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xperience the Connecticut Art Trail, a string of 18 world-class museums looped around the scenic hills and rivers, seaside communities and revitalized downtowns of Connecticut. First, uncover the historic sites that mark revolutionary milestones of New England’s cultural upbringing, then find inspiration within experimental contemporary art. At the next stop, surprise yourself with a carefully curated university collection, and move on to remarkable representations of early American Impressionism. Following the trail introduces a treasure trove of sites, campuses, facilities and centers at the forefront of Connecticut’s art and culture. With so much to see, using an Art Pass makes it easy to find and explore each institution at your leisure. Valid for a full year, the pass allows access to any stop along the way, any time you please. Swing along the shoreline during the summer months and return through River Valley for a classic New England fall foliage tour. Whatever season you choose to explore, with pass in hand, the Connecticut Art Trail is an independent journey. Voted the best museum in Fairfield County for the past five years, the Bruce Museum in Greenwich investigates facets of art and science through changing exhibitions and inventive programming. The science collection, with its displays of rocks and minerals, is considered the best collection of its kind between New York and New Haven. The museum’s first exhibition took place in 1912 and featured works by the Greenwich Society of Artists, whose legacy now accents the collection. The Greenwich Historical Society, headquartered at the BushHolley Historic Site in Cos Cob, tells the story of Greenwich’s culture, community and history. See fine art, artifacts, textiles, and other media practiced by artists who boarded at or visited the Bush-Holley House, the home of Connecticut’s first Impressionist art colony. The Connecticut Art Trail was originally launched in 1995 as the Connecticut “Impressionist” Art Trail, uniting ten institutions with ties to the birth of American Impressionism. At the turn of the 20th century, artists inspired by Connecticut’s quiet, bucolic countryside and rural villages flocked to the state to paint en plein air and form colonies. Boasting one of the foremost collections of Impressionism in America, the Florence Griswold Museum in Old Lyme


Art New England

May/June 2014

Above: The Aldrich Contemporary Art Museum, Ridgefield. Photo © Peter Aaron/Esto. Opposite top: Dale Chihuly, Blue and Beyond Blue, 2006, blown glass, 107 x 82 x 77". Photo: New Britain Museum of American Art. Opposite bottom: Map of the Connecticut Art Trail, highlighting Art Trail locations across the state. Courtesy of Connecticut Art Trail.

provides a remarkable experience. The famed boardinghouse is an historic centerpiece of the Lyme Art Colony, where some of America’s most beloved artists lived and worked. The collection includes impressionist paintings by Childe Hassam, Theodore Robinson, and William Chadwick, as well as 41 preserved panels painted on Miss. Florence’s dining room walls by thankful resident artists. The Hill-Stead Museum in Farmington is one of the nation’s few remaining representations of early 20th-century country place estates. Pioneering female architect Theodate Pope Riddle designed the home to showcase Impressionist masterpieces amassed by her father, a collection including works by Edouard Manet, Edgar Degas and Mary Cassatt, among other major artists. A centerpiece of the property is the circa 1920 sunken garden, today the center of a summertime poetry festival. Weir Farm National Historic Site in Wilton is one of the nation’s finest remaining landscapes of American art and includes the Weir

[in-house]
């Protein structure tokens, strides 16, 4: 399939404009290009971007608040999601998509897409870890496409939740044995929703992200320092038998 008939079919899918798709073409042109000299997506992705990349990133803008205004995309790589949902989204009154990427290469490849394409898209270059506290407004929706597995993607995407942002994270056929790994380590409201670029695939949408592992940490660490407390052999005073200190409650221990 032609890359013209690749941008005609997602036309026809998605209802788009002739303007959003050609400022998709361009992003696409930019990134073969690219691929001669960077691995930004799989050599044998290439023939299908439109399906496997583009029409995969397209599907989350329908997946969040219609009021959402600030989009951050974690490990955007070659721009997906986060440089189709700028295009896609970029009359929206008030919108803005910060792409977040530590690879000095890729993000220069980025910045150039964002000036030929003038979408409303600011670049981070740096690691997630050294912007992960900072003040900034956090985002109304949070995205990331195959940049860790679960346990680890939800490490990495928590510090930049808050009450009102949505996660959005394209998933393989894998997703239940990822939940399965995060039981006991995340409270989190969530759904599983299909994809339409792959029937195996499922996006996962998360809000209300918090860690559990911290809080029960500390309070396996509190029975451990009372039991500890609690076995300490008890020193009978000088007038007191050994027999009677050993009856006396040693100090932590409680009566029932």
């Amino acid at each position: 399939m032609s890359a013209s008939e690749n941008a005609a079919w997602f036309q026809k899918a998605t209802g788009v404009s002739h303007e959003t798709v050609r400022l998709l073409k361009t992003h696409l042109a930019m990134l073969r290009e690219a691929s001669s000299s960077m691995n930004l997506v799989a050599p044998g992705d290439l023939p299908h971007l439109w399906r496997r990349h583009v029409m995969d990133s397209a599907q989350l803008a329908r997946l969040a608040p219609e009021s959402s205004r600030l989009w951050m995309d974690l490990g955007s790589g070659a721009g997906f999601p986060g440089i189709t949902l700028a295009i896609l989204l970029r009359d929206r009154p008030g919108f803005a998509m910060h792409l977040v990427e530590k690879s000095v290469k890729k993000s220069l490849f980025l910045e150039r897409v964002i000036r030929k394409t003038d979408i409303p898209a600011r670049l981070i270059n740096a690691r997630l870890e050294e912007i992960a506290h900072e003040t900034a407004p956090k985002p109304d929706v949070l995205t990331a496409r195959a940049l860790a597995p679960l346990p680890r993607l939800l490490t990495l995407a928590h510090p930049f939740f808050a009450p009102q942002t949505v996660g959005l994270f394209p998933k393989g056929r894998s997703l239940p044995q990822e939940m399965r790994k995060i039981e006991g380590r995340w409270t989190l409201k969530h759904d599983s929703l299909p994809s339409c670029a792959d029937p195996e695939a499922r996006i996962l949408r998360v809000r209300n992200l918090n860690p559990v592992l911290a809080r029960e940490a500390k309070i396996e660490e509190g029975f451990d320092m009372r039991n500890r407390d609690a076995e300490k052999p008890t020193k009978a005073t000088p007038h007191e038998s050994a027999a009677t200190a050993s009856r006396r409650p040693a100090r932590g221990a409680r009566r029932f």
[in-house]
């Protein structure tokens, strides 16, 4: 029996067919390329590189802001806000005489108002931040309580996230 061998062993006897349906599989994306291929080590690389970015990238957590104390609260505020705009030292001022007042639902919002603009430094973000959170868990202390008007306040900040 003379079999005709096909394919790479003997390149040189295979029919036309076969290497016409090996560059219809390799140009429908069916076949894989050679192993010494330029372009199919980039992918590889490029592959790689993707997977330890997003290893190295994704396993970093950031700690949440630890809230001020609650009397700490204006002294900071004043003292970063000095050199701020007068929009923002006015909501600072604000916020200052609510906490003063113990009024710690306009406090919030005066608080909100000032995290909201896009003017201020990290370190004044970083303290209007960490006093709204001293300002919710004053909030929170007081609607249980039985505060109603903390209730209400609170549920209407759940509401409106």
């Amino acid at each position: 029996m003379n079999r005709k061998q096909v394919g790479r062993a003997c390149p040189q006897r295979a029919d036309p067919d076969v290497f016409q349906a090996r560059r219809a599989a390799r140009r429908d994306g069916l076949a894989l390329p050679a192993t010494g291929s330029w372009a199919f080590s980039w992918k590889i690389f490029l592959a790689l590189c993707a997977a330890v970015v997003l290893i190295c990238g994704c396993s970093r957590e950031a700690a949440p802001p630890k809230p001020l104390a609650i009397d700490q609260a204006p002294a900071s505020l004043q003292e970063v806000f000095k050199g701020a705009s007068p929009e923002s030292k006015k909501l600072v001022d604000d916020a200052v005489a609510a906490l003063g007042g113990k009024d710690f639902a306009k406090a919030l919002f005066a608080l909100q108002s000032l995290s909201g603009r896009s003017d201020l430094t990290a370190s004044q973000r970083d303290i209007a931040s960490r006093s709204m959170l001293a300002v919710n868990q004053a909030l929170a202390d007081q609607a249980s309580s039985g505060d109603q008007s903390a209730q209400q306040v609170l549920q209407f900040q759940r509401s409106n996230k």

House, Weir and Young Studios, barns, gardens, and Weir Pond. It was home to three generations of America artists, including painter Julian Alden Weir, a leading figure in early American Impressionism and member of the Cos Cob Art Colony. Ten minutes from Weir Farm, The Aldrich Contemporary Art Museum in Ridgefield is the only museum in Connecticut exclusively devoted to contemporary art, and one of the few noncollecting contemporary art museums in the U.S. Now in its 50th year, the Aldrich is dedicated to showing the work of emerging and mid-career artists. The New Britain Museum of American Art is acknowledged as the first museum in the world dedicated solely to collecting American art. The award-winning Chase Family Building houses 15 spacious galleries showcasing the permanent collection that features Thomas Hart Benton’s outstanding 18-foot mural The Arts of Life in America. A more recent acquisition is Dale Chihuly’s Blue and Beyond Blue chandelier.

Focus On: Connecticut Art Trail  
Focus On: Connecticut Art Trail